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Over the nine months we have been collecting COVID-19 race and ethnicity data, more states are reporting more metrics, in more accessible ways. However, the continued lack of either complete federal demographic data or federal guidelines for what states should publish make it impossible to fully understand who is being infected with and dying of COVID-19. This lack of comprehensive data hampers efforts to create policy that could mitigate the disparities we have seen throughout the pandemic.

The missing data means that we do not know the extent of what is going on in communities across the country, and even the data we do have is often overlooked in the cacophony of the pandemic. More Black Americans have died of COVID-19 since the pandemic began than there are names on the Vietnam Memorial. More Black or Latinx people have died than the number of people commemorated on the AIDS Memorial Quilt. The loss to the country, and to particular communities, is on a catastrophic scale. Complete data from the federal government would allow policy makers to understand what has happened and allocate the appropriate resources necessary to support targeted public health mitigation efforts for these communities.

What data we have shows declining—but persistent—inequities

In most states, the population groups at the highest risk of having or dying of COVID-19 have remained the same throughout the pandemic, though their relative risk has decreased over time. In June, for example, Black people were nearly 18 times more likely to have tested positive for COVID-19 than their white neighbors in Maine. Now, Black people are slightly less than four times as likely to have tested positive for COVID-19 as white people in Maine—still a terrible figure, but a smaller disparity. And although these disparities have decreased since earlier in the pandemic, they persist for many communities throughout the country.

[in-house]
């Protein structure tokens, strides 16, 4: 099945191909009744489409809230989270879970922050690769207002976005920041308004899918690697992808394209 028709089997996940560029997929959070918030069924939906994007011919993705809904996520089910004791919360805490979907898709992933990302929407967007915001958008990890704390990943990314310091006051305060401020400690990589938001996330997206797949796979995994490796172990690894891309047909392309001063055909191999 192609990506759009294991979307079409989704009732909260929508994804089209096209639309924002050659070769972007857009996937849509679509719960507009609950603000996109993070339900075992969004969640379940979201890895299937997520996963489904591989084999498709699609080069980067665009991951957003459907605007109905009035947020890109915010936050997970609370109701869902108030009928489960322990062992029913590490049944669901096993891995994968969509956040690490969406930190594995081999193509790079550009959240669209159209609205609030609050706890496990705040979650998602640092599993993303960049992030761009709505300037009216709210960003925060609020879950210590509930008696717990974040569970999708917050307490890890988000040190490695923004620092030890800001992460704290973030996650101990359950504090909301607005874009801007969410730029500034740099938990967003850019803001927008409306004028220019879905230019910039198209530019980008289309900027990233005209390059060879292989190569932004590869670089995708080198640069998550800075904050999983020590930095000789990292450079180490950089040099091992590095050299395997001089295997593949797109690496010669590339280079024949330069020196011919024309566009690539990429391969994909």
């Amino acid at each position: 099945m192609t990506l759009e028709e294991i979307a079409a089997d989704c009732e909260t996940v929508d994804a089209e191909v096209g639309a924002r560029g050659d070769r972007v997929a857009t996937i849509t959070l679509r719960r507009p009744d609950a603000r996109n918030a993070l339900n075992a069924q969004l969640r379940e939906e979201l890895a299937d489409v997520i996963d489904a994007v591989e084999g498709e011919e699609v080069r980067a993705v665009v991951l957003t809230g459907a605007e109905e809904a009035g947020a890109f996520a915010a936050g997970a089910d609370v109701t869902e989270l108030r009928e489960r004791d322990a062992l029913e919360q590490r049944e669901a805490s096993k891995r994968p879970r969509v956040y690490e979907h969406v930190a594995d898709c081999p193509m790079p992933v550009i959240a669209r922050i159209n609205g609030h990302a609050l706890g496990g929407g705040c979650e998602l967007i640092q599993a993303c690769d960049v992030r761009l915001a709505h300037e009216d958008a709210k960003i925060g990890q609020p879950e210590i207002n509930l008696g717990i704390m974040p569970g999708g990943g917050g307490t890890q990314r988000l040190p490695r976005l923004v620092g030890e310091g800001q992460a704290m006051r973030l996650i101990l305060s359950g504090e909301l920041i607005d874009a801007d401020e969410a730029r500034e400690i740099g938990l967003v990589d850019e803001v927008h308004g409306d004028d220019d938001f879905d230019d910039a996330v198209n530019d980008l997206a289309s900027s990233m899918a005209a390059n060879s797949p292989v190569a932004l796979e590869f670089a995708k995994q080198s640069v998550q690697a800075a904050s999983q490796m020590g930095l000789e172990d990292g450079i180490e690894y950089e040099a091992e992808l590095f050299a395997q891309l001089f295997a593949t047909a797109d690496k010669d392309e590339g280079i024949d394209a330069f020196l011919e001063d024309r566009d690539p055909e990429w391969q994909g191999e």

Latinx people are infected with COVID-19 at the highest per capita rates in Rhode Island and Utah, where one in six Latinx people have tested positive.

The largest disparities between white people and Latinx people are in Washington and Oregon, where Latinx people are 3.7 times more likely to have tested positive than their white neighbors. Massachusetts fares little better, with Latinx people 3.6 times more likely to have tested positive for COVID-19 since the pandemic began.

South Dakota, Utah, Wyoming, and New Mexico are reporting the highest COVID-19 rates for people classified as American Indians or Alaska Natives. In all four states, more than one in six of these Indigenous people have tested positive for COVID-19 since the pandemic began.

In New Mexico, one in seven Indigenous people have tested positive, and they are 4.5 times more likely to have COVID-19 than their white neighbors.

Black people experience the highest number of deaths per capita from COVID-19 in New Jersey, Michigan, and New York, where one in 320 Black people have died of COVID-19.

In Washington, DC, Black people are nearly six times as likely to have died of COVID-19 as white people.

Too much data is still missing